In his opening brief, father does not address timeliness, but cites section 385, which provides: "Any order made by the court in the case of any person subject to its jurisdiction may at any time be changed, modified, or set aside, as the judge deems meet and proper, subject to such procedural requirements as are imposed by this article." (See also Nicholas F. v. Superior Court (2006) 144 Cal.App.4th 92, 111 & fn. 16.) Even if we assume without deciding that section 385 authorized father to challenge the jurisdictional and dispositional orders in the juvenile court long after they became final, as we have explained ante, section 395 bars him from challenging those orders on an appeal from later, appealable orders. (In re S.B., supra, 46 Cal.4th at p. 532)

In his reply brief, father cites section 395, as we have ante, and argues that he properly may appeal the denial of his section 388 petition wherein he challenged the jurisdictional finding. But, despite father's argument to the contrary, section 395's language providing for the appeal of a judgment in a proceeding under section 300 "in the same manner as any final judgment" does not confer on father the ability to appeal dependency judgments and orders in perpetuity, long after they have become final. (See In re S.B., supra, 46 Cal.4th at p. 532; In re Matthew C., supra, 6 Cal.4th at p. 393.) With his challenge to the denial of his petition, he seeks to do just that. He failed to allege in the juvenile court, and cannot credibly allege on appeal, that his jurisdictional challenge below was justified by a change of circumstance or that vacating the jurisdictional orders would be in the minors' best interests--instead he outlines the procedural errors he alleges were committed by the juvenile court during the jurisdiction/disposition proceedings and then argues only that the alleged procedural error "jeopardized father's parental rights." We decline to address his untimely challenge to the juvenile court's orders at the jurisdiction/disposition hearing.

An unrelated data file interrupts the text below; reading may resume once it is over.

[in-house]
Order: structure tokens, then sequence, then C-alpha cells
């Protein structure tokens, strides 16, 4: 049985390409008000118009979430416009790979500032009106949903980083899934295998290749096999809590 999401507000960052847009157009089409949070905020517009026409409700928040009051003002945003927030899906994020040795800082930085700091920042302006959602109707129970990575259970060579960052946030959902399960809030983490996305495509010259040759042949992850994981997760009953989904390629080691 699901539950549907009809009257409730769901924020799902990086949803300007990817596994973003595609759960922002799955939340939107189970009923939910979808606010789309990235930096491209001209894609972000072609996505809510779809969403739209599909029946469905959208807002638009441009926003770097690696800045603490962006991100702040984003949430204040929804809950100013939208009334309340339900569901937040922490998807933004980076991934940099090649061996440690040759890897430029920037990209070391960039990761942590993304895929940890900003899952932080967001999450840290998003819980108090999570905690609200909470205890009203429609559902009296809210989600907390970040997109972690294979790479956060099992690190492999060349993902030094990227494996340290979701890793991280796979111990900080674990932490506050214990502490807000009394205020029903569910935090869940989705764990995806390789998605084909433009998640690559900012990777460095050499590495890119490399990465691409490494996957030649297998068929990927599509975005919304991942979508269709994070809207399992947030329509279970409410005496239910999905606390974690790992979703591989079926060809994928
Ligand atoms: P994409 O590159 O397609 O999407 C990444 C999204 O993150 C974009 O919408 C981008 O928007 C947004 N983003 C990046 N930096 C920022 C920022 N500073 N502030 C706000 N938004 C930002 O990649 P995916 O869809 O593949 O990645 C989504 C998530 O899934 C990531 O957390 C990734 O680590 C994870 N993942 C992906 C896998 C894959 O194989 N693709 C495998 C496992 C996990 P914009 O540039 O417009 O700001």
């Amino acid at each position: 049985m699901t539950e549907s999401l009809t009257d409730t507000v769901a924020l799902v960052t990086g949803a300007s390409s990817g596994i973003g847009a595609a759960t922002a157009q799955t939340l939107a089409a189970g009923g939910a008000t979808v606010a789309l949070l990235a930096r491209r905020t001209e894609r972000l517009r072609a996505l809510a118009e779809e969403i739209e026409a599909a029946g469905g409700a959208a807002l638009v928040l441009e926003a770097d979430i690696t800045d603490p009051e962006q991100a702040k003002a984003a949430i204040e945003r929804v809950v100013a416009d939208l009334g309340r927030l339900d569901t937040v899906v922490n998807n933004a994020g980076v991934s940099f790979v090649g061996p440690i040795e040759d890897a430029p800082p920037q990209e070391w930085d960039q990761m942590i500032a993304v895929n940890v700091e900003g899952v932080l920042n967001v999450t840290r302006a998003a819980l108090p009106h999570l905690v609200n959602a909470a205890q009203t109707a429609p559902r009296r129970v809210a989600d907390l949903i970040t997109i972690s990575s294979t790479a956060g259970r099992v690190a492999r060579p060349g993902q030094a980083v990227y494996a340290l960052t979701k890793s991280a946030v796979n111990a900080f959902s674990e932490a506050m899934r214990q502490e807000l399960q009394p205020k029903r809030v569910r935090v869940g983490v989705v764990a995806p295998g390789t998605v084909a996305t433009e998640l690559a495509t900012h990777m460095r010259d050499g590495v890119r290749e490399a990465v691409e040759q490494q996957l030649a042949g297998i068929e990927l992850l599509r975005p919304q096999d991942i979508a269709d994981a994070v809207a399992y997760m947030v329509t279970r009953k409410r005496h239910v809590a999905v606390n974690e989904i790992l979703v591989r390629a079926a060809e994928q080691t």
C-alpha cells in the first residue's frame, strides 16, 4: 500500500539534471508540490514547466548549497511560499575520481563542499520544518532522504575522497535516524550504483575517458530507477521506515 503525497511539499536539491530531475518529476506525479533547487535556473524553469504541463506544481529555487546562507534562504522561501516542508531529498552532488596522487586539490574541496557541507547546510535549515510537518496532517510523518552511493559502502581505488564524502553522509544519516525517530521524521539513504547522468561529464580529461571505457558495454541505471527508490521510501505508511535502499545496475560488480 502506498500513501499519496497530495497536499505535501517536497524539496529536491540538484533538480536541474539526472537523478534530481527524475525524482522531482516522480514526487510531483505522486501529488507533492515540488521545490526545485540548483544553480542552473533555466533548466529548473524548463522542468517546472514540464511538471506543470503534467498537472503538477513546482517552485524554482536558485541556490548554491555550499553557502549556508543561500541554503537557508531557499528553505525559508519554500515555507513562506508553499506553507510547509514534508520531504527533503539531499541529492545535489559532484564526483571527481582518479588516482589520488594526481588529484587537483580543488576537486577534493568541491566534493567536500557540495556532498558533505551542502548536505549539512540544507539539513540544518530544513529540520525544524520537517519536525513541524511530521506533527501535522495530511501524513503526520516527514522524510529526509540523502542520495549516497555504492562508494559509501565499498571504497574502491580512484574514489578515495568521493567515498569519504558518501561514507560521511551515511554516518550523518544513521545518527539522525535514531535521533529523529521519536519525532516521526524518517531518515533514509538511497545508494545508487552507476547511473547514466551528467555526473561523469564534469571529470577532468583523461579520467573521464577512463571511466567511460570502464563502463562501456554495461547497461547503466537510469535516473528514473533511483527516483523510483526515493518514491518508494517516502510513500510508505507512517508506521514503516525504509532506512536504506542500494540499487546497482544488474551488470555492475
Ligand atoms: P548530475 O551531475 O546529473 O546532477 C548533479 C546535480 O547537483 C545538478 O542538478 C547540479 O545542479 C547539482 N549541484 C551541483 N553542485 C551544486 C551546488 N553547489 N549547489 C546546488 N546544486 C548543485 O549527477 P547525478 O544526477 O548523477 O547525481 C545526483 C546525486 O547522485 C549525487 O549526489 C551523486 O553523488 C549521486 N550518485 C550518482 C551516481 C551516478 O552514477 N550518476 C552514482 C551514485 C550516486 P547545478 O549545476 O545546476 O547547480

The orders of the juvenile court are affirmed.

We concur: HULL , Acting P. J. MURRAY , J.